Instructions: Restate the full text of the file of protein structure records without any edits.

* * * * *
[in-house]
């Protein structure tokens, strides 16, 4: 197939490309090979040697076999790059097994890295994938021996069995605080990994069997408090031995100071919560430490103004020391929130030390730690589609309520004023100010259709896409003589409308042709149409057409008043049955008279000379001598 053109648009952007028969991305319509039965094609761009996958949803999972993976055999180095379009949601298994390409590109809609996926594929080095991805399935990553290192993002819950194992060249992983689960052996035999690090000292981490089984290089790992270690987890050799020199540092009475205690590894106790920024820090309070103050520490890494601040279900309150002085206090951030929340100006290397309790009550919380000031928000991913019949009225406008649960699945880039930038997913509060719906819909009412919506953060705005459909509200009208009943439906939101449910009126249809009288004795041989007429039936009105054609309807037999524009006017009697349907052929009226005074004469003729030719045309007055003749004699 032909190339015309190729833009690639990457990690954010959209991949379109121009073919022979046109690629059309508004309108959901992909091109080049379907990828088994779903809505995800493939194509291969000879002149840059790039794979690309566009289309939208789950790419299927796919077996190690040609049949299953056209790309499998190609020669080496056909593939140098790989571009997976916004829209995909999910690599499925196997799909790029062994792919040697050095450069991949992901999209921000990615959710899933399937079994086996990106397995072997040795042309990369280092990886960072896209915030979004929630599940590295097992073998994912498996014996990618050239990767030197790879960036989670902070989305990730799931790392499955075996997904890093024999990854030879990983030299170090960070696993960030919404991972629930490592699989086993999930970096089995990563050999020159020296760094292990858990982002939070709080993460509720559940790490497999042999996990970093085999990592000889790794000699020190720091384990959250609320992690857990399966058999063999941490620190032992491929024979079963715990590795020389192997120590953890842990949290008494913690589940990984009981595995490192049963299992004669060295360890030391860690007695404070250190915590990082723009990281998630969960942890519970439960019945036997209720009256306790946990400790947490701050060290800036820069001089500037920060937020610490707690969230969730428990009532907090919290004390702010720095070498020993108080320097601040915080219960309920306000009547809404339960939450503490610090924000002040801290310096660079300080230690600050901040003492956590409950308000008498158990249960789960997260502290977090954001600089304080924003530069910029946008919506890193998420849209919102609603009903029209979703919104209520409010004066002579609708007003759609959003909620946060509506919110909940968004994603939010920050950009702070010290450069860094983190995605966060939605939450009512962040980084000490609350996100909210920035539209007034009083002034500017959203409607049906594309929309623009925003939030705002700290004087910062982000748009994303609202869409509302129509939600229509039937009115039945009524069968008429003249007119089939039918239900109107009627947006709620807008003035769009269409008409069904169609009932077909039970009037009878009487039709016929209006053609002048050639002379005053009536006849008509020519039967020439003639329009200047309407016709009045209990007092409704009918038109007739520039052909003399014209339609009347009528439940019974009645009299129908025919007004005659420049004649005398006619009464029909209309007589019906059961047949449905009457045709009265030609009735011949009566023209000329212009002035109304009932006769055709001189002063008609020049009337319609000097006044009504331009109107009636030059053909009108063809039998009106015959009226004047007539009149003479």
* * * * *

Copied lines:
[in-house]
């Protein structure tokens, strides 16, 4: 197939490309090979040697076999790059097994890295994938021996069995605080990994069997408090031995100071919560430490103004020391929130030390730690589609309520004023100010259709896409003589409308042709149409057409008043049955008279000379001598 053109648009952007028969991305319509039965094609761009996958949803999972993976055999180095379009949601298994390409590109809609996926594929080095991805399935990553290192993002819950194992060249992983689960052996035999690090000292981490089984290089790992270690987890050799020199540092009475205690590894106790920024820090309070103050520490890494601040279900309150002085206090951030929340100006290397309790009550919380000031928000991913019949009225406008649960699945880039930038997913509060719906819909009412919506953060705005459909509200009208009943439906939101449910009126249809009288004795041989007429039936009105054609309807037999524009006017009697349907052929009226005074004469003729030719045309007055003749004699 032909190339015309190729833009690639990457990690954010959209991949379109121009073919022979046109690629059309508004309108959901992909091109080049379907990828088994779903809505995800493939194509291969000879002149840059790039794979690309566009289309939208789950790419299927796919077996190690040609049949299953056209790309499998190609020669080496056909593939140098790989571009997976916004829209995909999910690599499925196997799909790029062994792919040697050095450069991949992901999209921000990615959710899933399937079994086996990106397995072997040795042309990369280092990886960072896209915030979004929630599940590295097992073998994912498996014996990618050239990767030197790879960036989670902070989305990730799931790392499955075996997904890093024999990854030879990983030299170090960070696993960030919404991972629930490592699989086993999930970096089995990563050999020159020296760094292990858990982002939070709080993460509720559940790490497999042999996990970093085999990592000889790794000699020190720091384990959250609320992690857990399966058999063999941490620190032992491929024979079963715990590795020389192997120590953890842990949290008494913690589940990984009981595995490192049963299992004669060295360890030391860690007695404070250190915590990082723009990281998630969960942890519970439960019945036997209720009256306790946990400790947490701050060290800036820069001089500037920060937020610490707690969230969730428990009532907090919290004390702010720095070498020993108080320097601040915080219960309920306000009547809404339960939450503490610090924000002040801290310096660079300080230690600050901040003492956590409950308000008498158990249960789960997260502290977090954001600089304080924003530069910029946008919506890193998420849209919102609603009903029209979703919104209520409010004066002579609708007003759609959003909620946060509506919110909940968004994603939010920050950009702070010290450069860094983190995605966060939605939450009512962040980084000490609350996100909210920035539209007034009083002034500017959203409607049906594309929309623009925003939030705002700290004087910062982000748009994303609202869409509302129509939600229509039937009115039945009524069968008429003249007119089939039918239900109107009627947006709620807008003035769009269409008409069904169609009932077909039970009037009878009487039709016929209006053609002048050639002379005053009536006849008509020519039967020439003639329009200047309407016709009045209990007092409704009918038109007739520039052909003399014209339609009347009528439940019974009645009299129908025919007004005659420049004649005398006619009464029909209309007589019906059961047949449905009457045709009265030609009735011949009566023209000329212009002035109304009932006769055709001189002063008609020049009337319609000097006044009504331009109107009636030059053909009108063809039998009106015959009226004047007539009149003479």